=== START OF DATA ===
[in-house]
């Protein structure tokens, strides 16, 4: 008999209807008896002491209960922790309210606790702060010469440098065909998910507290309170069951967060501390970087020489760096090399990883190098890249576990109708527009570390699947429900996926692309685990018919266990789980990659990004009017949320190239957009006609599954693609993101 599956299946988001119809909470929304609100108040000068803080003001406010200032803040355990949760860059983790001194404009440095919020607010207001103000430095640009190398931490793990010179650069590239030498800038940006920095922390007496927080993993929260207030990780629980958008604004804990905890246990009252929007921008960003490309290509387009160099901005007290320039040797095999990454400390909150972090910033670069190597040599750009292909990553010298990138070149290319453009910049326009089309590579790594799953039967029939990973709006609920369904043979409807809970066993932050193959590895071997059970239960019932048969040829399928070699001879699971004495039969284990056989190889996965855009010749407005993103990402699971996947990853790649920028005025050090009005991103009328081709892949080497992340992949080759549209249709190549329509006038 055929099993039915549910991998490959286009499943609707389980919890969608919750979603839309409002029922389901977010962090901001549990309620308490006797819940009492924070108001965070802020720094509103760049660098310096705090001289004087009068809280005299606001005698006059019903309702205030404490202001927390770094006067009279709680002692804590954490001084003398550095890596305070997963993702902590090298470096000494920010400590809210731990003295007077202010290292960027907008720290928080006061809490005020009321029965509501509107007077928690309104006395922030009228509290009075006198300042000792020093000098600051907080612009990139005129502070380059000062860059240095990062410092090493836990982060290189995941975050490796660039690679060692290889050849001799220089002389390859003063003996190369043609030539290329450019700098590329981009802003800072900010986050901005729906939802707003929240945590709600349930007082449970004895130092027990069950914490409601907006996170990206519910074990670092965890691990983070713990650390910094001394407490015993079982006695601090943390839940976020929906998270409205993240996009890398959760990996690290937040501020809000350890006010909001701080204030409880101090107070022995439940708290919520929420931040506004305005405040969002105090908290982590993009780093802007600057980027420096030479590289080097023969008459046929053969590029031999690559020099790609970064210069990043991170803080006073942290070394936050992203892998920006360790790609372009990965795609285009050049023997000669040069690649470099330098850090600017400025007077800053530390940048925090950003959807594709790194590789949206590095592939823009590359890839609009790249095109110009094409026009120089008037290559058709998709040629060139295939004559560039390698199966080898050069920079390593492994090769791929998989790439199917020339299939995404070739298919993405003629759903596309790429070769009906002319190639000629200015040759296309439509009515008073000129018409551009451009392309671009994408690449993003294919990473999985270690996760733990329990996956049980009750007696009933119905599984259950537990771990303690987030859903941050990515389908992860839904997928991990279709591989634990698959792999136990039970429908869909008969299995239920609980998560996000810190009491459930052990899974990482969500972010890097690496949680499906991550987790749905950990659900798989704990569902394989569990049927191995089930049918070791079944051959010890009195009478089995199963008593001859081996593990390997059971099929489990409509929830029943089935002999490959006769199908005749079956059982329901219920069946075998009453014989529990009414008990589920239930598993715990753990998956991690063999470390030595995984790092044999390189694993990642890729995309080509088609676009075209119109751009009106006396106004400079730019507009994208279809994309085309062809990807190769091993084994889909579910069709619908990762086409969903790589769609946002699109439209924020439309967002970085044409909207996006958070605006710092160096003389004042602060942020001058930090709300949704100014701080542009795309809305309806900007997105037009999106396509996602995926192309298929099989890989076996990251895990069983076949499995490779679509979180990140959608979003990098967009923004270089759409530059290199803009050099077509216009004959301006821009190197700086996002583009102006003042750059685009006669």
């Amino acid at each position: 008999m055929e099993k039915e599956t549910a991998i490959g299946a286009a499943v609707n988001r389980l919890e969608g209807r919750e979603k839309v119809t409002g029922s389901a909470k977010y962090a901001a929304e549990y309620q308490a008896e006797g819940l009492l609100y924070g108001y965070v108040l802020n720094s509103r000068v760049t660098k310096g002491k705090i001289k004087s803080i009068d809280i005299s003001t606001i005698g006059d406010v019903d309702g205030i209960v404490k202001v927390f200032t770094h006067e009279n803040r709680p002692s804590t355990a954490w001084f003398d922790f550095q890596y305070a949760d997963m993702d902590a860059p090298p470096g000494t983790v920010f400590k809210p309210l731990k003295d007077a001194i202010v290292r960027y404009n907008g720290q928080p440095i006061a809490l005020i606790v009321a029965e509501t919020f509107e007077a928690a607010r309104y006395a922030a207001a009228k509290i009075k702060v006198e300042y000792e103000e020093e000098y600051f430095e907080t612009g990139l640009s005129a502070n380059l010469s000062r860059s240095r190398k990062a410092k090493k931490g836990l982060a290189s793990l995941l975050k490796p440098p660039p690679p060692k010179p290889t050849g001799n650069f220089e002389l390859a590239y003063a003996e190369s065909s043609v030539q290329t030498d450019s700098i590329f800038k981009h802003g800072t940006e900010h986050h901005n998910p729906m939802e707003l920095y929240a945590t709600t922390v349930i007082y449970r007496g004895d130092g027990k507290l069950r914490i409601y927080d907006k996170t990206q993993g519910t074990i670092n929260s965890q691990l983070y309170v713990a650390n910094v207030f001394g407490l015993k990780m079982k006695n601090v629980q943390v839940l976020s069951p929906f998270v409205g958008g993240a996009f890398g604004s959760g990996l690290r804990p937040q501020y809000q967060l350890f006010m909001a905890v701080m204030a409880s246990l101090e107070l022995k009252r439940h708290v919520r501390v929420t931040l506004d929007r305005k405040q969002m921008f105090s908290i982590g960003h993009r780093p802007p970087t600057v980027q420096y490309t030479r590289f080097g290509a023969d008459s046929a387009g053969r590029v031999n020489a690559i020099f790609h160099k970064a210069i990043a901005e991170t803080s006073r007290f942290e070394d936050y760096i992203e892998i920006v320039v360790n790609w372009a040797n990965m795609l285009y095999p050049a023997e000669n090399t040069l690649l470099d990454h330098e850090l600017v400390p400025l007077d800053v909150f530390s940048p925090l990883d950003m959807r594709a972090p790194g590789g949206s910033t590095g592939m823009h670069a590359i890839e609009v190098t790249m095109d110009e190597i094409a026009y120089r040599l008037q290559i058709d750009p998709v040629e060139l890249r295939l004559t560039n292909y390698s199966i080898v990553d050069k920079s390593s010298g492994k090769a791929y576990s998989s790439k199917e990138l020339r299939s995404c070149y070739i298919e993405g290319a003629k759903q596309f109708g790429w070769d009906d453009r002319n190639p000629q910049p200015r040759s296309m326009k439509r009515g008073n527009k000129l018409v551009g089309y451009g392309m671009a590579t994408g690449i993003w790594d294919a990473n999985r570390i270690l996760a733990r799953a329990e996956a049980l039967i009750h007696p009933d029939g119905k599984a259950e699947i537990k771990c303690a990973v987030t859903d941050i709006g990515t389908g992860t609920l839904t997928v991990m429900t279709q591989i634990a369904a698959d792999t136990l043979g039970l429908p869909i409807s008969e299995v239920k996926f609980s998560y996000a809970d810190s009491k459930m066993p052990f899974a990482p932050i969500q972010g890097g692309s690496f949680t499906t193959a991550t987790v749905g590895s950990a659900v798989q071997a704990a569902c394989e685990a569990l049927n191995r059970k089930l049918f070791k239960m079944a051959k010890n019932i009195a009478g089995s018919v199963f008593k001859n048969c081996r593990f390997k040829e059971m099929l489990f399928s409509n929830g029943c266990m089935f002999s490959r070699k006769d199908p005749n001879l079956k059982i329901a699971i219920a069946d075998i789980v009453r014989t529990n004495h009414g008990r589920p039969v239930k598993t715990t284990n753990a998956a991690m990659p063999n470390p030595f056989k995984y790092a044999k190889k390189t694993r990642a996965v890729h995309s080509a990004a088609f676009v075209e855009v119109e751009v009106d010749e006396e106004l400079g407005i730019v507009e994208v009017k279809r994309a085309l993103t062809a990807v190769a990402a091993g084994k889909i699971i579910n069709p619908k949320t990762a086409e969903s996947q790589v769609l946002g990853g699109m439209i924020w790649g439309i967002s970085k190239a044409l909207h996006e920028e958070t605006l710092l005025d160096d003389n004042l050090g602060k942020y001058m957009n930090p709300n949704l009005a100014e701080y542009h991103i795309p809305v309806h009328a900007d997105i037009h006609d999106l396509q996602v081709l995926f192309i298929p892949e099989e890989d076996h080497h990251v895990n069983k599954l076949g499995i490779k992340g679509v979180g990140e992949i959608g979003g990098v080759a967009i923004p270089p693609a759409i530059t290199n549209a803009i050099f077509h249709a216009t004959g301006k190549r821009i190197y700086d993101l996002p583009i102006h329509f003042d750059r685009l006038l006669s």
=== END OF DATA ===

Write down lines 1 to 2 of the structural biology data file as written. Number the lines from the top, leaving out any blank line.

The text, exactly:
[in-house]
């Protein structure tokens, strides 16, 4: 008999209807008896002491209960922790309210606790702060010469440098065909998910507290309170069951967060501390970087020489760096090399990883190098890249576990109708527009570390699947429900996926692309685990018919266990789980990659990004009017949320190239957009006609599954693609993101 599956299946988001119809909470929304609100108040000068803080003001406010200032803040355990949760860059983790001194404009440095919020607010207001103000430095640009190398931490793990010179650069590239030498800038940006920095922390007496927080993993929260207030990780629980958008604004804990905890246990009252929007921008960003490309290509387009160099901005007290320039040797095999990454400390909150972090910033670069190597040599750009292909990553010298990138070149290319453009910049326009089309590579790594799953039967029939990973709006609920369904043979409807809970066993932050193959590895071997059970239960019932048969040829399928070699001879699971004495039969284990056989190889996965855009010749407005993103990402699971996947990853790649920028005025050090009005991103009328081709892949080497992340992949080759549209249709190549329509006038 055929099993039915549910991998490959286009499943609707389980919890969608919750979603839309409002029922389901977010962090901001549990309620308490006797819940009492924070108001965070802020720094509103760049660098310096705090001289004087009068809280005299606001005698006059019903309702205030404490202001927390770094006067009279709680002692804590954490001084003398550095890596305070997963993702902590090298470096000494920010400590809210731990003295007077202010290292960027907008720290928080006061809490005020009321029965509501509107007077928690309104006395922030009228509290009075006198300042000792020093000098600051907080612009990139005129502070380059000062860059240095990062410092090493836990982060290189995941975050490796660039690679060692290889050849001799220089002389390859003063003996190369043609030539290329450019700098590329981009802003800072900010986050901005729906939802707003929240945590709600349930007082449970004895130092027990069950914490409601907006996170990206519910074990670092965890691990983070713990650390910094001394407490015993079982006695601090943390839940976020929906998270409205993240996009890398959760990996690290937040501020809000350890006010909001701080204030409880101090107070022995439940708290919520929420931040506004305005405040969002105090908290982590993009780093802007600057980027420096030479590289080097023969008459046929053969590029031999690559020099790609970064210069990043991170803080006073942290070394936050992203892998920006360790790609372009990965795609285009050049023997000669040069690649470099330098850090600017400025007077800053530390940048925090950003959807594709790194590789949206590095592939823009590359890839609009790249095109110009094409026009120089008037290559058709998709040629060139295939004559560039390698199966080898050069920079390593492994090769791929998989790439199917020339299939995404070739298919993405003629759903596309790429070769009906002319190639000629200015040759296309439509009515008073000129018409551009451009392309671009994408690449993003294919990473999985270690996760733990329990996956049980009750007696009933119905599984259950537990771990303690987030859903941050990515389908992860839904997928991990279709591989634990698959792999136990039970429908869909008969299995239920609980998560996000810190009491459930052990899974990482969500972010890097690496949680499906991550987790749905950990659900798989704990569902394989569990049927191995089930049918070791079944051959010890009195009478089995199963008593001859081996593990390997059971099929489990409509929830029943089935002999490959006769199908005749079956059982329901219920069946075998009453014989529990009414008990589920239930598993715990753990998956991690063999470390030595995984790092044999390189694993990642890729995309080509088609676009075209119109751009009106006396106004400079730019507009994208279809994309085309062809990807190769091993084994889909579910069709619908990762086409969903790589769609946002699109439209924020439309967002970085044409909207996006958070605006710092160096003389004042602060942020001058930090709300949704100014701080542009795309809305309806900007997105037009999106396509996602995926192309298929099989890989076996990251895990069983076949499995490779679509979180990140959608979003990098967009923004270089759409530059290199803009050099077509216009004959301006821009190197700086996002583009102006003042750059685009006669």